If your SMS site database server is not on the same computer as the SMS site server, the Security Configuration Wizard correctly enables the SMS Database Monitor service (SMS_SQL_Monitor_<ServerName>) but it does not enable the ports used by the SMS Database Monitor service. On the Open Ports and Approve Applications page of the wizard, select Ports used by SMS_SQL_MONITOR_< ServerName >. If the SMS site database server is on the same computer as the SMS site server, enabling ports is not required.

When you run the Security Configuration Wizard on a BITS-enabled distribution point, you must select Remote administration for IIS and related components on the Installed Options page of the wizard. If Remote administration for IIS and related components is not enabled, the wizard blocks the SMS Distribution Manager service from creating virtual directories on the BITS-enabled distribution point.

Deselect the CAP role if it is not on the site server

The Security Configuration Wizard always identifies a site server as having a Client Access Point (CAP), whether or not the site server is actually assigned that role. If the site server on which you are running the wizard is not assigned the CAP, deselect it on the Select Administration and Other Options page.

Re-run the Wizard after changing site system roles

If you run the Security Configuration Wizard on a server and then configure a site role on that server, you should re-run the wizard to ensure the site system roles function properly.

Use Role Separation on Site Systems

It is possible to install all of the site system roles on a single computer, but it is usually not advisable because it creates a single point of failure. However, there are a few exceptions to the concept of role separation.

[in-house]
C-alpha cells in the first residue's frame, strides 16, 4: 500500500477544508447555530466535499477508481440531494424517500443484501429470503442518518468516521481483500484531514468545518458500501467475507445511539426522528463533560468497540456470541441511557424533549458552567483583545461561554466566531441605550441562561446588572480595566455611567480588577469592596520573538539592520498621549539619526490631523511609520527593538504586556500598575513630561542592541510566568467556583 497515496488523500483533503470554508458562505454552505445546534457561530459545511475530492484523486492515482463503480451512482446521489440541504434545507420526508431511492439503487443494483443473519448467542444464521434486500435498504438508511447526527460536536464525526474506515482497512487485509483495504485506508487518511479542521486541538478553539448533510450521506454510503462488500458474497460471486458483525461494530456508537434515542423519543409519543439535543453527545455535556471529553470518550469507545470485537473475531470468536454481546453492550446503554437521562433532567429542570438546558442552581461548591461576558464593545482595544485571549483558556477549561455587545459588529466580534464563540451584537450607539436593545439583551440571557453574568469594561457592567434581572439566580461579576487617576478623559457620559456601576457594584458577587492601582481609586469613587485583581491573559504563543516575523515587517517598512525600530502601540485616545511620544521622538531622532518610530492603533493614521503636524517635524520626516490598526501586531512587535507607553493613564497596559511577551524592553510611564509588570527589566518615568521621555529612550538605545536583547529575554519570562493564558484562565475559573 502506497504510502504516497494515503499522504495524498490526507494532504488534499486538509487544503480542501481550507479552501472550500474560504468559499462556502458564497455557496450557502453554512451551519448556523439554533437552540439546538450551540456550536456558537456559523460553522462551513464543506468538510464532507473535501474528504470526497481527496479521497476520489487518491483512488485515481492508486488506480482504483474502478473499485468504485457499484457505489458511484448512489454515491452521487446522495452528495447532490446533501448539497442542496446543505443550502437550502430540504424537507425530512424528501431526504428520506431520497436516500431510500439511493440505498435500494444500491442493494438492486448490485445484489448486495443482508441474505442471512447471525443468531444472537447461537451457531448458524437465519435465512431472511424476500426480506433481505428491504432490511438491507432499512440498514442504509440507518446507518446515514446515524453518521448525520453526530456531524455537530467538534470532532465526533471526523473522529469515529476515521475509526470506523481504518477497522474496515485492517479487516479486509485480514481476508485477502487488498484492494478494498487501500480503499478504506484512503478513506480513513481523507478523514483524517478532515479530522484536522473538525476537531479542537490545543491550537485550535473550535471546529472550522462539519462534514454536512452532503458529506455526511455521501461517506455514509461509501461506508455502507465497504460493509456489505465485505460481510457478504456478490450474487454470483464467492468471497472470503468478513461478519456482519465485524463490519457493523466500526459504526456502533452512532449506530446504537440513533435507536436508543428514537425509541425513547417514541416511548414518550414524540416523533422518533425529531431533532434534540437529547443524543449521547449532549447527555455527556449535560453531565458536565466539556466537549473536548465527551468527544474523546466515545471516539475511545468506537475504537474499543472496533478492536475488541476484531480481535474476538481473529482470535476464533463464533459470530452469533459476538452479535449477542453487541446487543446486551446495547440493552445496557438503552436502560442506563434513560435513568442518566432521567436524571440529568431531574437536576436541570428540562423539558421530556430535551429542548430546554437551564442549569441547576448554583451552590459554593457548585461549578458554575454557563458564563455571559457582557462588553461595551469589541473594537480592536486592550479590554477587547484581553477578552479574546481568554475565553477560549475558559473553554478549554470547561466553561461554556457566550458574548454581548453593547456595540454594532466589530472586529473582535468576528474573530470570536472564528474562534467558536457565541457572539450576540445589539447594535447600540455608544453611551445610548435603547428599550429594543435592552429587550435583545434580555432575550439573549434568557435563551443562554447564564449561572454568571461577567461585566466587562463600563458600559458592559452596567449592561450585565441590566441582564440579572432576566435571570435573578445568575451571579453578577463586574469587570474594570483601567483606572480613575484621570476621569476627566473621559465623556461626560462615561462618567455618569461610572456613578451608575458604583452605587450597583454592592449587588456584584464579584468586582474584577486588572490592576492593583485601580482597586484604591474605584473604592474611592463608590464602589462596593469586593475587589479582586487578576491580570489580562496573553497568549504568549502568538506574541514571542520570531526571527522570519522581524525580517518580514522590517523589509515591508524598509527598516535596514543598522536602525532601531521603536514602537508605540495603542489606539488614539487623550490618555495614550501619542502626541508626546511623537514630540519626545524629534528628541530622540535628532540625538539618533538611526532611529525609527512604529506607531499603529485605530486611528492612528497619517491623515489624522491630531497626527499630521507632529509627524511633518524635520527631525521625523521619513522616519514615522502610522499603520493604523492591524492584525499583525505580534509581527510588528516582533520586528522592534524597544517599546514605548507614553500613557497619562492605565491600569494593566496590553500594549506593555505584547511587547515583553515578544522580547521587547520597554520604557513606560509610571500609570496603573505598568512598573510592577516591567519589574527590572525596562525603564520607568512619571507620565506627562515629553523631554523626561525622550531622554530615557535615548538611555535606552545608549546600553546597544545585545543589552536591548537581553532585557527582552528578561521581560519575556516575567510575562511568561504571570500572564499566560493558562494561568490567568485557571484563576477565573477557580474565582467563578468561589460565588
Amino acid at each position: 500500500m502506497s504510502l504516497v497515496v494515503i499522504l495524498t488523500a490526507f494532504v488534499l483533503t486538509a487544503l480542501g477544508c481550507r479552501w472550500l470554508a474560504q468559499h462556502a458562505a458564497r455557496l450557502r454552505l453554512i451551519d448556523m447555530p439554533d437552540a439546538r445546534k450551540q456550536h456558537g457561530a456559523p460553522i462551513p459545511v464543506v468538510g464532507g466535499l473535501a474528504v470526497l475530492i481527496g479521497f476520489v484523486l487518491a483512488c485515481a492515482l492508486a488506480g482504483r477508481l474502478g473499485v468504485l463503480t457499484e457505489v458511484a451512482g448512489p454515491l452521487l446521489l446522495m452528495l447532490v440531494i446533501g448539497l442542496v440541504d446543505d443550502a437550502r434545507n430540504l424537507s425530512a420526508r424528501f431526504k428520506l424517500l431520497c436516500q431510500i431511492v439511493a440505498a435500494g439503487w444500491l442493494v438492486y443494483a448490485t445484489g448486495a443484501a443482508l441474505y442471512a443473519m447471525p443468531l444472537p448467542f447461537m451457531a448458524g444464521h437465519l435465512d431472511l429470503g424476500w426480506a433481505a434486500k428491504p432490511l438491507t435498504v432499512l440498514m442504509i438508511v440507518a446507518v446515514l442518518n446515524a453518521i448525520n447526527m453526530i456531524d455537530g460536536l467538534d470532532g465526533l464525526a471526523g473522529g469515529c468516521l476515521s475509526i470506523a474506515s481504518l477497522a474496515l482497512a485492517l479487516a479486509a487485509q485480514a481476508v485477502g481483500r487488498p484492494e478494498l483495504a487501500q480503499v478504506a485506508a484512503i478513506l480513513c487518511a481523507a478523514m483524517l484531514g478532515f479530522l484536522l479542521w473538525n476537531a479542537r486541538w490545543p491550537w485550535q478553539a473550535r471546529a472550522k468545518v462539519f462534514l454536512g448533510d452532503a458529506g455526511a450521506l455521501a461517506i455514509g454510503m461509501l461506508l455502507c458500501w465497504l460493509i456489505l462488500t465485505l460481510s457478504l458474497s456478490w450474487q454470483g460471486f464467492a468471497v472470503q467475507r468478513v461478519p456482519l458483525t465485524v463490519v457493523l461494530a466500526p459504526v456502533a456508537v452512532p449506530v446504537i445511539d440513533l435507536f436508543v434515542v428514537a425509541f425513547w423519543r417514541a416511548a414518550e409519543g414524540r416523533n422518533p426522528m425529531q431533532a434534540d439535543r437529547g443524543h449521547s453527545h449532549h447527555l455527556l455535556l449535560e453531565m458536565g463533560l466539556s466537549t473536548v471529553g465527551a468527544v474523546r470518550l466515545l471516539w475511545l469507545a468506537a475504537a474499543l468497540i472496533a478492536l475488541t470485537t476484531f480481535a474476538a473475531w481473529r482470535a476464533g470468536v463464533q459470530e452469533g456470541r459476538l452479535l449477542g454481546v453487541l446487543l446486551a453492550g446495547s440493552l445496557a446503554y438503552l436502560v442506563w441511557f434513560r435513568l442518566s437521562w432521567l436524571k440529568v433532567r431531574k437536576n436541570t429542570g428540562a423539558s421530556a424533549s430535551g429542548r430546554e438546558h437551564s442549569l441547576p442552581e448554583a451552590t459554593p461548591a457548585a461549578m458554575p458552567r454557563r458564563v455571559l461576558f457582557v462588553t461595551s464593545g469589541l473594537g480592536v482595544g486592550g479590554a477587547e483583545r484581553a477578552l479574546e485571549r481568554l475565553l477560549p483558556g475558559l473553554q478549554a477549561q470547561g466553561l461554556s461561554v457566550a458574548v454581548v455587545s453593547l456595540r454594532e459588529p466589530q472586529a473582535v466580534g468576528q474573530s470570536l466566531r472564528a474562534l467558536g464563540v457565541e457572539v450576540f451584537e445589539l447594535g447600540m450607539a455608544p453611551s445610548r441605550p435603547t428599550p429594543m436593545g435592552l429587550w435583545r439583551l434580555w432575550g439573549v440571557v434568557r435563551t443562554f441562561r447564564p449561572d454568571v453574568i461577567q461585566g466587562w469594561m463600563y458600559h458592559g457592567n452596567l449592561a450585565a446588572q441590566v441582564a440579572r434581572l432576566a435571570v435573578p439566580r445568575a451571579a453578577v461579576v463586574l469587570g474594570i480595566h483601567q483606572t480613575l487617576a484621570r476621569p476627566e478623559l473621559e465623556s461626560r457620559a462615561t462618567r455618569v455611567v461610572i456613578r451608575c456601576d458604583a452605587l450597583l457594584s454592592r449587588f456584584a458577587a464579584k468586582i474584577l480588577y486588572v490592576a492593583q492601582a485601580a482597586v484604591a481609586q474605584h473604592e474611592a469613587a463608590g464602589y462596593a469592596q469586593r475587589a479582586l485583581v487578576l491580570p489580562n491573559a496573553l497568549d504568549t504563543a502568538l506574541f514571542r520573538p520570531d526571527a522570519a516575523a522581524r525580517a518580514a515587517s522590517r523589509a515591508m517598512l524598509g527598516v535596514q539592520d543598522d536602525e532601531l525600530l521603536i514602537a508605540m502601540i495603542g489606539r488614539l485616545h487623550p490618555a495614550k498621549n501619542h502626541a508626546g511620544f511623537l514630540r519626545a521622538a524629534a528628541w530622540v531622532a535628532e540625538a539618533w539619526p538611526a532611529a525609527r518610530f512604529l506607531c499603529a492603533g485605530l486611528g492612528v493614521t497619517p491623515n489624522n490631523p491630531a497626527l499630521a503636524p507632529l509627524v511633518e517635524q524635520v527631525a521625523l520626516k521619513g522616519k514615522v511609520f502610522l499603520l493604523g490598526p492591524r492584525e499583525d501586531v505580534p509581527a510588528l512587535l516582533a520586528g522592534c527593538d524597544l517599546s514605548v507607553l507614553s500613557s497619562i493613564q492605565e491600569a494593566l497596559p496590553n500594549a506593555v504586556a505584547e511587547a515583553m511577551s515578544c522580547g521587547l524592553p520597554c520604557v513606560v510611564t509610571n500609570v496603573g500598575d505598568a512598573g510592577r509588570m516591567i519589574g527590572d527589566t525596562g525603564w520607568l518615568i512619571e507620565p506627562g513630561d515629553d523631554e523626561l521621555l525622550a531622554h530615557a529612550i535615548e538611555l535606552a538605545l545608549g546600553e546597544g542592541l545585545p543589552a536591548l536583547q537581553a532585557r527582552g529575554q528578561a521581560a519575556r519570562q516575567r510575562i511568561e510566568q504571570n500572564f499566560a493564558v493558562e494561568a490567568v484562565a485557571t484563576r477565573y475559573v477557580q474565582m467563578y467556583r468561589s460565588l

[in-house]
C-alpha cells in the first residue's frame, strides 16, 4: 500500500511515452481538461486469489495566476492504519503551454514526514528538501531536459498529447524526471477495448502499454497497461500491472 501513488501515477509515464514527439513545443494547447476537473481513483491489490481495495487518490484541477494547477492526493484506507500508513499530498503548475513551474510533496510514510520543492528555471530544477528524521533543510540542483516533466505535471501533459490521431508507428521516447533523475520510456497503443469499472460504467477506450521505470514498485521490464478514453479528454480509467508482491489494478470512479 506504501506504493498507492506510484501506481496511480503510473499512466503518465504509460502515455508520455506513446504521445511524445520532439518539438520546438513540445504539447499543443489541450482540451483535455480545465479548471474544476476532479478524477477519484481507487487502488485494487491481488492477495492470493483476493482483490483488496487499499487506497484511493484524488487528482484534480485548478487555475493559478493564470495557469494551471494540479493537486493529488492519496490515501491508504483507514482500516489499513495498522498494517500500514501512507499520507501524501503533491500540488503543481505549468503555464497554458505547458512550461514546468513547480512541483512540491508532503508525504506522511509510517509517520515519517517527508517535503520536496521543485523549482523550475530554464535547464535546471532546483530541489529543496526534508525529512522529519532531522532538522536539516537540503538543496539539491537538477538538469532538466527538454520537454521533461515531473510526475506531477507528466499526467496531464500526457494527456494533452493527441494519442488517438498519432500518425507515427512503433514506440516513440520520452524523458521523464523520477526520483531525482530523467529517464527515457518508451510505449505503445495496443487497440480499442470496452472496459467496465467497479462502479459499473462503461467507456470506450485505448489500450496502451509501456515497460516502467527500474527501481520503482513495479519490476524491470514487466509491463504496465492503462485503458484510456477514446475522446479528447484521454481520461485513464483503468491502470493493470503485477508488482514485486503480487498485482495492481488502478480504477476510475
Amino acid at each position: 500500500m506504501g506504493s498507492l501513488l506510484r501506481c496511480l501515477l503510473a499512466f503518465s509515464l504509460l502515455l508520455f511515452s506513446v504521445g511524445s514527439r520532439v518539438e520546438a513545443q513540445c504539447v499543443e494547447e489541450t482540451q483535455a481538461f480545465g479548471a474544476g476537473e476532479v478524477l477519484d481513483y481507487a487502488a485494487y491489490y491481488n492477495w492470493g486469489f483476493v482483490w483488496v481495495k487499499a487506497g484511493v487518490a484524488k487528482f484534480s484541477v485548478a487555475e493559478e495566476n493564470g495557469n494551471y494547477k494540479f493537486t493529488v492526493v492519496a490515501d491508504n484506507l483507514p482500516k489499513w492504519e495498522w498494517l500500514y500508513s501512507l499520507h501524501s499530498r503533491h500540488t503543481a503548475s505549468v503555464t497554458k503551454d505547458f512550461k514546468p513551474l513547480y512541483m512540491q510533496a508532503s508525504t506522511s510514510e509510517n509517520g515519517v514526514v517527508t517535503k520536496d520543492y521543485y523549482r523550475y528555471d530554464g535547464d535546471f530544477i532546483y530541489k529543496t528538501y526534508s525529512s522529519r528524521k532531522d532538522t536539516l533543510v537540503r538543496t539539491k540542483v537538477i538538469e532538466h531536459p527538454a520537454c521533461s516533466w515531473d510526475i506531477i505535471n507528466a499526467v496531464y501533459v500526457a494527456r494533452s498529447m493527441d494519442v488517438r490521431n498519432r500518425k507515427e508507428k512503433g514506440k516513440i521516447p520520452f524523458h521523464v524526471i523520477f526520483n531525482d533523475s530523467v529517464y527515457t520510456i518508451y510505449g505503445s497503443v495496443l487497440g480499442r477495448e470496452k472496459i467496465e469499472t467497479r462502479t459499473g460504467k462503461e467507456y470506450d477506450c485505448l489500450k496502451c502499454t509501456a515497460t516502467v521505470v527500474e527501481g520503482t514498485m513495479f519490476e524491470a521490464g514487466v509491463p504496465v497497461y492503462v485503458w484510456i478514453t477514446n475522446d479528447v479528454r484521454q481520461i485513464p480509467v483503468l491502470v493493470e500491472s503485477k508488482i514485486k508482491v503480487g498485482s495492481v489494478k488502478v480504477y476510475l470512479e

It is usually preferable to install a dedicated version of SQL Server on the same computer as the site server and use that as the SMS site database server. This configuration allows SMS the greatest control of the SQL configuration and simplifies the security configuration for SQL Server.

By default, a client access point (CAP) is always installed on the site server. It is not possible to remove the last CAP from the site, even if there are no Legacy Clients. If you do not have Legacy Clients, you can leave the CAP role on the site system and follow the recommended best practices for disabling client access to the CAP as described later in this document.

Reduce the attack profile

Isolating each site server role on a different server reduced the chances that an attack against vulnerabilities in one site system can be used against a different site system. Many site system roles require the installation of IIS on the site system. Installing IIS increases the attack surface. If you must combine site system roles to reduce hardware expenditures, combine roles requiring IIS only with other roles requiring IIS.